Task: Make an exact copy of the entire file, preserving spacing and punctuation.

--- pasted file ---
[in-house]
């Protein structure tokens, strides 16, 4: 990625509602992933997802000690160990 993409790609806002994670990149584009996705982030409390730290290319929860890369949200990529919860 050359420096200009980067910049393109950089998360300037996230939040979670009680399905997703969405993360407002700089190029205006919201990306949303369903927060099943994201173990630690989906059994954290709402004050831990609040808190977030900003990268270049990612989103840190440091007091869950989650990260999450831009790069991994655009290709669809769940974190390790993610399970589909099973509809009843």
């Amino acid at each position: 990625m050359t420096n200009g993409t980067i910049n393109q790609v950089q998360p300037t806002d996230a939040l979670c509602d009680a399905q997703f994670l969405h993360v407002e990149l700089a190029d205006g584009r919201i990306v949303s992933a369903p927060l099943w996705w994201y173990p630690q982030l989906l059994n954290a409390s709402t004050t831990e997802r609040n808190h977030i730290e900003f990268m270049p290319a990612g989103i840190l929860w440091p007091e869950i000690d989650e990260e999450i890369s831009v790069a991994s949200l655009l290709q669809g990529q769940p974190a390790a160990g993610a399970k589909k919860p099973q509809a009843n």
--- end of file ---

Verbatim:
[in-house]
């Protein structure tokens, strides 16, 4: 990625509602992933997802000690160990 993409790609806002994670990149584009996705982030409390730290290319929860890369949200990529919860 050359420096200009980067910049393109950089998360300037996230939040979670009680399905997703969405993360407002700089190029205006919201990306949303369903927060099943994201173990630690989906059994954290709402004050831990609040808190977030900003990268270049990612989103840190440091007091869950989650990260999450831009790069991994655009290709669809769940974190390790993610399970589909099973509809009843």
């Amino acid at each position: 990625m050359t420096n200009g993409t980067i910049n393109q790609v950089q998360p300037t806002d996230a939040l979670c509602d009680a399905q997703f994670l969405h993360v407002e990149l700089a190029d205006g584009r919201i990306v949303s992933a369903p927060l099943w996705w994201y173990p630690q982030l989906l059994n954290a409390s709402t004050t831990e997802r609040n808190h977030i730290e900003f990268m270049p290319a990612g989103i840190l929860w440091p007091e869950i000690d989650e990260e999450i890369s831009v790069a991994s949200l655009l290709q669809g990529q769940p974190a390790a160990g993610a399970k589909k919860p099973q509809a009843n």